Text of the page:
Stress-induced unfolded protein response contributes to Zika virus–associated microcephaly

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Accumulating evidence support a causal link between Zika virus (ZIKV) infection during gestation and congenital microcephaly. However, the mechanism of ZIKV-associated microcephaly remains unclear. We combined analyses of ZIKV-infected human fetuses, cultured human neural stem cells and mouse embryos to understand how ZIKV induces microcephaly. We show that ZIKV triggers endoplasmic reticulum stress and unfolded protein response in the cerebral cortex of infected postmortem human fetuses as well as in cultured human neural stem cells. After intracerebral and intraplacental inoculation of ZIKV in mouse embryos, we show that it triggers endoplasmic reticulum stress in embryonic brains in vivo. This perturbs a physiological unfolded protein response within cortical progenitors that controls neurogenesis. Thus, ZIKV-infected progenitors generate fewer projection neurons that eventually settle in the cerebral cortex, whereupon sustained endoplasmic reticulum stress leads to apoptosis. Furthermore, we demonstrate that administration of pharmacological inhibitors of unfolded protein response counteracts these pathophysiological mechanisms and prevents microcephaly in ZIKV-infected mouse embryos. Such defects are specific to ZIKV, as they are not observed upon intraplacental injection of other related flaviviruses in mice.

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The authors are thankful for technical help from the GIGA-Imaging Platform of ULg; M. Leruez-Ville for human sample collection; P.V. Drion, E.D. Valentin and C. Grignet for the flaviviral facility; C. d’Alessandro, M. Sambon and M. Lavina for technical assistance; E. Simon-Loriere for sharing ZIKV quantification protocol; and E. Peyre for graphical assistance. L.N., I.G.-N. and C.C. receive financial support from F.R.S.-F.N.R.S. This work was supported by the European Union’s Horizon 2020 Research and Innovation Programme under ZIKAlliance Grant Agreement N° 734548 (to L.N. and M.L.) and by the European Virus Archives goes Global (EVAg) project under grant agreement N° 653316. M.L. is also funded by Institut Pasteur, Inserm and LabEx IBEID. L.N. and P.V. are funded by F.R.S.-F.N.R.S., the Fonds Léon Fredericq, the Fondation Médicale Reine Elisabeth, the Fondation Simone et Pierre Clerdent and the Belgian Science Policy (IAP-VII network P7/20). L.N. is funded by ARC (ARC11/16-01) and the ERANET Neuron STEM-MCD; P.V. is funded by the WELBIO Program of the Walloon Region, the AXA Research Fund, the Fondation ULB, ERANET Neuron Microkin, ERANET E-rare Euromicro and ERC-2013 ERC-2013-AG-340020.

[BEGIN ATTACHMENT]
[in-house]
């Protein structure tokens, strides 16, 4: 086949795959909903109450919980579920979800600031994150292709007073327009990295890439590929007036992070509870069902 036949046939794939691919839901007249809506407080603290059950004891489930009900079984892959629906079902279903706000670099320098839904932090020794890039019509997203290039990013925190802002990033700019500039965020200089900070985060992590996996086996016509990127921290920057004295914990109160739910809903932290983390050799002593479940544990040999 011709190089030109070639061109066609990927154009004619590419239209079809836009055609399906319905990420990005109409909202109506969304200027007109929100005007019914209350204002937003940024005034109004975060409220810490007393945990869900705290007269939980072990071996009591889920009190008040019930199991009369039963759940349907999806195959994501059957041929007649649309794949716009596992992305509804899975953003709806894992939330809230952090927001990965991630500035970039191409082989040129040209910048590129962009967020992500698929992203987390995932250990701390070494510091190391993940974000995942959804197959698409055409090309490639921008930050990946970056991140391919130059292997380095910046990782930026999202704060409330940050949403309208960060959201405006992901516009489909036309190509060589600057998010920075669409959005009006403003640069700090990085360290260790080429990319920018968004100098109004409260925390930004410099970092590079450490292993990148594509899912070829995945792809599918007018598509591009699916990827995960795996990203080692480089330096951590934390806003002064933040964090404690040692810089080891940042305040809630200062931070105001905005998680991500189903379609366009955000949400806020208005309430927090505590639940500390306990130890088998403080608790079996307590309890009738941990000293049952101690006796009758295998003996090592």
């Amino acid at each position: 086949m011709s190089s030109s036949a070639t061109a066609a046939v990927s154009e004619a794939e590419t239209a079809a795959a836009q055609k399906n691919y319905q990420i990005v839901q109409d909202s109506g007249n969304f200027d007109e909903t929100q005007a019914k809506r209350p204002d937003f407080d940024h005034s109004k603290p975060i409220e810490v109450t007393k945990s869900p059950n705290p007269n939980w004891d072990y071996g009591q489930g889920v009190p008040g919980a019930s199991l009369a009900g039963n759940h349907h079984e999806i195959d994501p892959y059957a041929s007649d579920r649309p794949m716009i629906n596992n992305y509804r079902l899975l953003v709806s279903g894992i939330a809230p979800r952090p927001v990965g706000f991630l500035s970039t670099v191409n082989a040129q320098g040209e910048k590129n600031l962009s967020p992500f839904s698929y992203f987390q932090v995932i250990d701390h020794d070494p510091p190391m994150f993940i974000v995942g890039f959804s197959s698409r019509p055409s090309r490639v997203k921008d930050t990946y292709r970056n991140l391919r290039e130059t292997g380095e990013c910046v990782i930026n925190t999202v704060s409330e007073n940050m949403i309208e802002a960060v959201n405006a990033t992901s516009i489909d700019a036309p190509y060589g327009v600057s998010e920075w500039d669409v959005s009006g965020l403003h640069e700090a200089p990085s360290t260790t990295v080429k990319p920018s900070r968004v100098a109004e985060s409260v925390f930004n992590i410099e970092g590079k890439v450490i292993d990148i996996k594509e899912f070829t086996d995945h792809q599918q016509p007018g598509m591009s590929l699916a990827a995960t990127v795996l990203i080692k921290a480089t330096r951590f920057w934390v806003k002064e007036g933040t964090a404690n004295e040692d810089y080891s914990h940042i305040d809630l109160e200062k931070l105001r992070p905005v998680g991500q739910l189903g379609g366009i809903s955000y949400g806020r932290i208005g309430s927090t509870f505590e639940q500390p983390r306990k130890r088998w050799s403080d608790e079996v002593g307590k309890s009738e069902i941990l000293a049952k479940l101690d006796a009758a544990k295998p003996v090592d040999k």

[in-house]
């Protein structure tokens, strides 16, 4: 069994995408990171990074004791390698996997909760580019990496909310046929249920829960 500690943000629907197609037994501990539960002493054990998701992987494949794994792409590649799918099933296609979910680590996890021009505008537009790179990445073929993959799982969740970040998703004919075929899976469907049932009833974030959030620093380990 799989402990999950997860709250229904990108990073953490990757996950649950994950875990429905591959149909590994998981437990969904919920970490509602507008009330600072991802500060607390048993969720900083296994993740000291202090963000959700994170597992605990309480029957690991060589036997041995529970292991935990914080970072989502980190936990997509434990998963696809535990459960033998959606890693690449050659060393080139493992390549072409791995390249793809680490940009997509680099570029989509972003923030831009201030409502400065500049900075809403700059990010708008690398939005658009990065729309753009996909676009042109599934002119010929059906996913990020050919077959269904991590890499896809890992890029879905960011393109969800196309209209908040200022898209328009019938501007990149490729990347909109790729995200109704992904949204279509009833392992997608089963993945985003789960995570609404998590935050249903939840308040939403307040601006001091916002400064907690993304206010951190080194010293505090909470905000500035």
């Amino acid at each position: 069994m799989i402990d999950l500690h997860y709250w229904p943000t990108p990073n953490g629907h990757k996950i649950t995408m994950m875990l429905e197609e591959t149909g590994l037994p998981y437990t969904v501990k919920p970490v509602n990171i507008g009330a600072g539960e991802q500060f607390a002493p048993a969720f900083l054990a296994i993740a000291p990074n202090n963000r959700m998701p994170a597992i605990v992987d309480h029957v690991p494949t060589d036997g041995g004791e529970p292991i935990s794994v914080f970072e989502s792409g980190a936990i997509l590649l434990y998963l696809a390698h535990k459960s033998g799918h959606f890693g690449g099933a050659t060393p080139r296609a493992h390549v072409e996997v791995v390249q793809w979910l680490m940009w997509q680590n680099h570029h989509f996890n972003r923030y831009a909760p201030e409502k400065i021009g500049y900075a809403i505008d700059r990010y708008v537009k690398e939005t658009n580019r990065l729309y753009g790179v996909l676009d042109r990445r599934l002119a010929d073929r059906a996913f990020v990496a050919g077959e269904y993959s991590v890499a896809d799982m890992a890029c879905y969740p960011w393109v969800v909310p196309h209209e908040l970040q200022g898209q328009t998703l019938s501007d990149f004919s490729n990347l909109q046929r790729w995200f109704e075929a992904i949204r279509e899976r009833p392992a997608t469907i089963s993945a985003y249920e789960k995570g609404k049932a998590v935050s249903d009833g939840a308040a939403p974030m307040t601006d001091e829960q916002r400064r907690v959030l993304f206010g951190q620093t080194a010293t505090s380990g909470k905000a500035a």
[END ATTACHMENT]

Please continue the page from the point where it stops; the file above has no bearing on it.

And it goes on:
Author information

Author notes

  1. Ivan Gladwyn-Ng, Lluis Cordon Barris, Christian Alfano, Catherine Creppe and Thérèse Couderc contributed equally to this work.


  1. GIGA-Neurosciences, Interdisciplinary Cluster for Applied Genoproteomics (GIGA-R), University of Liège, C.H.U. Sart Tilman, Liège, Belgium

    • Ivan Gladwyn-Ng
    • , Lluís Cordón-Barris
    • , Christian Alfano
    • , Catherine Creppe
    • , Giovanni Morelli
    • , Nicolas Thelen
    • , Michelle America
    • , Marc Thiry
    •  & Laurent Nguyen
  2. Institut Pasteur, Biology of Infection Unit, Paris, France

    • Thérèse Couderc
    •  & Marc Lecuit
  3. Inserm U1117, Paris, France

    • Thérèse Couderc
    •  & Marc Lecuit
  4. BIOMED - Hasselt University, Hasselt, Belgium

    • Giovanni Morelli
  5. Département d’Histologie-Embryologie-Cytogénétique, Hôpital Necker-Enfant Malades, Paris, France

    • Bettina Bessières
    • , Férechté Encha-Razavi
    •  & Maryse Bonnière
  6. Inserm U 1163 Institut Imagine, Paris, France

    • Bettina Bessières
  7. Université Libre de Bruxelles (ULB), Institute for Interdisciplinary Research in Human Biology (IRIBHM), and ULB Institute of Neuroscience (UNI), Brussels, Belgium

    • Ikuo K. Suzuki
    •  & Pierre Vanderhaeghen
  8. Institut Pasteur, Structural Virology Unit, Paris, France

    • Marie Flamand
  9. WELBIO, Université Libre de Bruxelles, Brussels, Belgium

    • Pierre Vanderhaeghen
  10. Paris Descartes University, Sorbonne Paris Cité, Division of Infectious Diseases and Tropical Medicine, Necker-Enfants Malades University Hospital, Institut Imagine, Paris, France

    • Marc Lecuit


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I.G.-N., L.C.B., C.A., C.C., T.C., M.L. and L.N. designed the study. I.G.-N. set up animal models for ZIKV infection and, together with T.C., generated and analyzed in vivo data with help of G.M., L.C.B., M.A., C.A. and C.C. N.T. and M.T. performed and interpreted TEM analyses. L.C.B. generated data with hNSCs and performed analyses with help of C.A., I.G.-N. and C.C. C.A. and M.A. analyzed human brain samples provided by B.B., F.E.-R., M.B., I.S. and P.V. M.F. shared antibodies. L.N. contributed to data interpretation and wrote the manuscript with help from M.L. and input from all coauthors.

Competing interests

The authors declare no competing financial interests.

Corresponding authors

Correspondence to Marc Lecuit or Laurent Nguyen.

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